[Episcopal News Service – Bogotá, Colombia] What began as an English-speaking chapel where British, Canadian and U.S. diplomats and expatriates gathered in the early to mid-20th century when Roman Catholicism was the state religion has become, over the last half century, the Colombian Episcopal Church.
“Today we celebrate 50 years of community life … you are the support of this family, the family that is the fruit of the seed planted by those who came before us,” said Diocese of Colombia Bishop Francisco Duque Gomez during his diocesan convention address at St. Paul’s Cathedral in Bogotá in late May.
Like the other dioceses of Province IX, Colombia is working toward financial self-sustainability while balancing growth.
In 1963, the Diocese of Colombia split from the Diocese of Panama to form its own missionary district. A half century later, the diocese is a nationwide church with 35 parishes and missions, present in urban and rural areas covering 439,000 square miles of mountain, rainforest and tropical plains regions.
To sustain and advance its ministry and mission to meet the growing spiritual, social and humanitarian needs in the communities it serves, the church needs permanent infrastructure and more full-time clergy, Duque said later explained in a conversation in his office after the convention.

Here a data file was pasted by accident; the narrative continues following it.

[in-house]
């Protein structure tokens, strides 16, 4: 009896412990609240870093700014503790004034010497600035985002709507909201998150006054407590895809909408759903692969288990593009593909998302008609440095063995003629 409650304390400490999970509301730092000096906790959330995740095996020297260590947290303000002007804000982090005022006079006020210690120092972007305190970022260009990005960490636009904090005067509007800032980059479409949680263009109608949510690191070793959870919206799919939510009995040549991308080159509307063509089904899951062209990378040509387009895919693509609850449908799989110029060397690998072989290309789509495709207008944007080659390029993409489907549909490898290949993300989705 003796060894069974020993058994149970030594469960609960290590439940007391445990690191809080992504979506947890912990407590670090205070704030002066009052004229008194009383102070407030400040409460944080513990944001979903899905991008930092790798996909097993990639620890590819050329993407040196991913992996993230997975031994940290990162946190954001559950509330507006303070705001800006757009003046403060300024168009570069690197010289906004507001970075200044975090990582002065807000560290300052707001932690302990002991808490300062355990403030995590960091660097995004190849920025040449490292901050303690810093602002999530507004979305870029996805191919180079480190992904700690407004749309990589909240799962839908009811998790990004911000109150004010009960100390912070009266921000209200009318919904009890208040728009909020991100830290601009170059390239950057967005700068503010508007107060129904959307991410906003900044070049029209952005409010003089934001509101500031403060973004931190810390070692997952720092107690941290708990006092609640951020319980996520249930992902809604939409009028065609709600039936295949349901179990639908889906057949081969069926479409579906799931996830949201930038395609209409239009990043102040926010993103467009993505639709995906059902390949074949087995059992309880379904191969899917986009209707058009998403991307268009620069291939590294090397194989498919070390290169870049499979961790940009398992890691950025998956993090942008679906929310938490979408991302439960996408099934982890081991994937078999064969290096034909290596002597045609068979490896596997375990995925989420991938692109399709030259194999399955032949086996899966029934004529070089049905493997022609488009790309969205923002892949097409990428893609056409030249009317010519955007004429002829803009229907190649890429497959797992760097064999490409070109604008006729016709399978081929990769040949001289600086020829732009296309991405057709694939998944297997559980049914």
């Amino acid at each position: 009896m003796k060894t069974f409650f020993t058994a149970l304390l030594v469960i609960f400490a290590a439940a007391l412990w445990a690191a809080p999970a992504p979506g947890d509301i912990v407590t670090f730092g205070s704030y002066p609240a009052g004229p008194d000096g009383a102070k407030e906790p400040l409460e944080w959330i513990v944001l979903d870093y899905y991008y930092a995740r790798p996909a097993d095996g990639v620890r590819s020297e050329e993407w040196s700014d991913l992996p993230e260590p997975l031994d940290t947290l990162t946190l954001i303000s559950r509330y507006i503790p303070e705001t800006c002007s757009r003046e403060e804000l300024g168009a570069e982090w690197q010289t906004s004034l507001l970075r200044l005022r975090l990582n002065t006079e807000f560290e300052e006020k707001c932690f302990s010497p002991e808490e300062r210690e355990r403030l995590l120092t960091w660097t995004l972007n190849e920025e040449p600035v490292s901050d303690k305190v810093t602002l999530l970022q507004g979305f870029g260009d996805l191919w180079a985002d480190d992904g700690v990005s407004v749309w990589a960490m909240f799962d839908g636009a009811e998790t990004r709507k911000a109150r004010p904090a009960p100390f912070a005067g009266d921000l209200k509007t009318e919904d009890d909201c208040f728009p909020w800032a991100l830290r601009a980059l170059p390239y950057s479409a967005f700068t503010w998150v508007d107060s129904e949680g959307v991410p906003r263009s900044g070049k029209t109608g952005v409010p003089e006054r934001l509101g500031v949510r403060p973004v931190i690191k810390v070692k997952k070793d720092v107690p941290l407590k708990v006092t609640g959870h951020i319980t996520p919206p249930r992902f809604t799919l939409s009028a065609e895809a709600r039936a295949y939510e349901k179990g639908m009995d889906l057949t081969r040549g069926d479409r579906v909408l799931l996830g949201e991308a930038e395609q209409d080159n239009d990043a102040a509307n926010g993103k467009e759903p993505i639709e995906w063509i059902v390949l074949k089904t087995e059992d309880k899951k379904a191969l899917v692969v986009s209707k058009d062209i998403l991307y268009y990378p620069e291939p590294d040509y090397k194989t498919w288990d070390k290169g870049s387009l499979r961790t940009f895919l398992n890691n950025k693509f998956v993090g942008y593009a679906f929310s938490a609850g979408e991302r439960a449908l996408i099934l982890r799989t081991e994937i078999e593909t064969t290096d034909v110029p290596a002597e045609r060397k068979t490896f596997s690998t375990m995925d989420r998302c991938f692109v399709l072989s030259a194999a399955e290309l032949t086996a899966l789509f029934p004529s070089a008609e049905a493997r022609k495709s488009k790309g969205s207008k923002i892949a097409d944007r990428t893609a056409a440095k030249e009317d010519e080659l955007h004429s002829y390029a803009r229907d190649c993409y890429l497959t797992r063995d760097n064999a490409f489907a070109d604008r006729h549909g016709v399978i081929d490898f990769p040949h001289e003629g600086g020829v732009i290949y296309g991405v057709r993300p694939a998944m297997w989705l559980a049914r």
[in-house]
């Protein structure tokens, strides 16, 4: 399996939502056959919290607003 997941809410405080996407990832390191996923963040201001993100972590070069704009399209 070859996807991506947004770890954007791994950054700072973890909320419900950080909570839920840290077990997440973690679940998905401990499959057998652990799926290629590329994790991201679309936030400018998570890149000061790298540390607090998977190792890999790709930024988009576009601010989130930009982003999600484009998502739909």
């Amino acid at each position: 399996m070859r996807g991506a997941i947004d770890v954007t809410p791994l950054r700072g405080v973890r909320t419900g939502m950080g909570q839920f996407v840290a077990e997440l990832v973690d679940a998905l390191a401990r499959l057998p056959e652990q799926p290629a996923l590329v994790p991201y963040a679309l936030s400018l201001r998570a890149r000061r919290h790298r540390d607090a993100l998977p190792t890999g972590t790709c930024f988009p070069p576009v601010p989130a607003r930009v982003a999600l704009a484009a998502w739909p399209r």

“There’s a need for child-care and development programs and elder-care programs and after-school programs for children of working parents and single mothers … as well as caring for displaced people, and for this we need a space,” said Duque.
Twenty of the 35 parishes and missions have church buildings; others meet in house churches. There are six full-time priests out of 36 priests, deacons and lay evangelists. Most clergy are bi-vocational professionals with careers in law, education, business and administration; others are retired police officers and government workers.
Colombia is a middle-income country, but 33 percent of its 47.7 million people live at or below the poverty line. It is the second most populous country in South America after Brazil, and the fourth largest geographically.
Most Colombians live in urban areas: Bogota, Medellin, Cali, Cartagena. Many have fled violence associated with the country’s ongoing 50-year civil war and narcotics trafficking. The violence displaced 4.7 million people, and close to half a million have become refugees.
Under Duque’s leadership, the diocese has developed social programs that include micro-finance, preschools, services for the elderly and various programs for poor and displaced Colombians. These include Trinity Foundation in Cali, which runs a micro-finance program; a feeding program supporting the elderly; and a program that provides services to 70 indigenous children, supported by Episcopal Relief & Development.
Other Bogotá-based missions include Holy Spirit Mission, which provides space for a World Health Organization-supported program to empower single mothers and homeless women and help them acquire education and health care. Divine Savior Mission provides shelter and meals to homeless senior citizens and an after-school program in one of the city’s poorest neighborhoods. St. Paul’s Cathedral runs a youth leadership-development program. St. Peter’s Church has a grant-funded evangelism and community-outreach program.